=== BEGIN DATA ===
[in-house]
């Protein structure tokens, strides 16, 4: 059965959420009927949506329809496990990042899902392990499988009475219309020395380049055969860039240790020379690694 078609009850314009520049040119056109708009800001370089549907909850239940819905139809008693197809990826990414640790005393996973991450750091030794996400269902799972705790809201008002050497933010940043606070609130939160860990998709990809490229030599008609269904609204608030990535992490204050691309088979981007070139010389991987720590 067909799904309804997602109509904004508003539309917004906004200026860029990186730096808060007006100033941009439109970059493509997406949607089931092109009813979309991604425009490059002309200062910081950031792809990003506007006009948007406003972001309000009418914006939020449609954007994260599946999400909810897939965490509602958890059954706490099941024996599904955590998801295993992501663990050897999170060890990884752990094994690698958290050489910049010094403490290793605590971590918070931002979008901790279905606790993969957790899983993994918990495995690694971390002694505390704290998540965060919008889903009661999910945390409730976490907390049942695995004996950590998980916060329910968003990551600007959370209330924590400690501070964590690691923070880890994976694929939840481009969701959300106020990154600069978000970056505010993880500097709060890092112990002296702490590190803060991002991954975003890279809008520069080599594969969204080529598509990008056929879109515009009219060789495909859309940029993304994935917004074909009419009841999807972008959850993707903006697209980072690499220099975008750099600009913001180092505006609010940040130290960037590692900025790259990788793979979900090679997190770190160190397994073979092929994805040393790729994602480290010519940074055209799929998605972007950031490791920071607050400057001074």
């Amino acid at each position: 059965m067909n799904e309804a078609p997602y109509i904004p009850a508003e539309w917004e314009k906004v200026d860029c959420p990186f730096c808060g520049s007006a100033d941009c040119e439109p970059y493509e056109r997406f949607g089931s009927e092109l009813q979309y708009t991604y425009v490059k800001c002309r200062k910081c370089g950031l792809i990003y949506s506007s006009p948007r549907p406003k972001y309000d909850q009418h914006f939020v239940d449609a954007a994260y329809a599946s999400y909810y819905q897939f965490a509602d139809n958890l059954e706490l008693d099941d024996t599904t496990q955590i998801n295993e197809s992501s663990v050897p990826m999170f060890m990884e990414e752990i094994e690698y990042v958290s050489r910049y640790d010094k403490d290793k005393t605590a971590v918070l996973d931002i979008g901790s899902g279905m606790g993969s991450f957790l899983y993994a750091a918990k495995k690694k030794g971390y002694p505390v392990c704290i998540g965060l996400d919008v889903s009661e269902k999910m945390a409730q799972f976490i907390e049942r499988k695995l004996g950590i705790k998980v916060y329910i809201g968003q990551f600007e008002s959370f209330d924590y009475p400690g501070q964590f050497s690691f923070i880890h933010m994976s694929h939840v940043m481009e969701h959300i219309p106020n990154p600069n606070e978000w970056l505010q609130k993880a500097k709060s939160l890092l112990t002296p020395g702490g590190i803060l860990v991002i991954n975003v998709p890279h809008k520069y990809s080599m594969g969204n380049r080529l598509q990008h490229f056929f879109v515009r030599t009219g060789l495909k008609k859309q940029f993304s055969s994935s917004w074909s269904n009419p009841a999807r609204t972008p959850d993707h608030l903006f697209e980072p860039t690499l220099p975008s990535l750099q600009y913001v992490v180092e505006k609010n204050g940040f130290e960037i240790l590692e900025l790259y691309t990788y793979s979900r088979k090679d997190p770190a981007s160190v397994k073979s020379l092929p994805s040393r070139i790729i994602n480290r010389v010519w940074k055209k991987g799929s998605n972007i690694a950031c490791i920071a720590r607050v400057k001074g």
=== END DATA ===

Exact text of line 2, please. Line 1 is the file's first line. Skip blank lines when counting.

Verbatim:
């Protein structure tokens, strides 16, 4: 059965959420009927949506329809496990990042899902392990499988009475219309020395380049055969860039240790020379690694 078609009850314009520049040119056109708009800001370089549907909850239940819905139809008693197809990826990414640790005393996973991450750091030794996400269902799972705790809201008002050497933010940043606070609130939160860990998709990809490229030599008609269904609204608030990535992490204050691309088979981007070139010389991987720590 067909799904309804997602109509904004508003539309917004906004200026860029990186730096808060007006100033941009439109970059493509997406949607089931092109009813979309991604425009490059002309200062910081950031792809990003506007006009948007406003972001309000009418914006939020449609954007994260599946999400909810897939965490509602958890059954706490099941024996599904955590998801295993992501663990050897999170060890990884752990094994690698958290050489910049010094403490290793605590971590918070931002979008901790279905606790993969957790899983993994918990495995690694971390002694505390704290998540965060919008889903009661999910945390409730976490907390049942695995004996950590998980916060329910968003990551600007959370209330924590400690501070964590690691923070880890994976694929939840481009969701959300106020990154600069978000970056505010993880500097709060890092112990002296702490590190803060991002991954975003890279809008520069080599594969969204080529598509990008056929879109515009009219060789495909859309940029993304994935917004074909009419009841999807972008959850993707903006697209980072690499220099975008750099600009913001180092505006609010940040130290960037590692900025790259990788793979979900090679997190770190160190397994073979092929994805040393790729994602480290010519940074055209799929998605972007950031490791920071607050400057001074």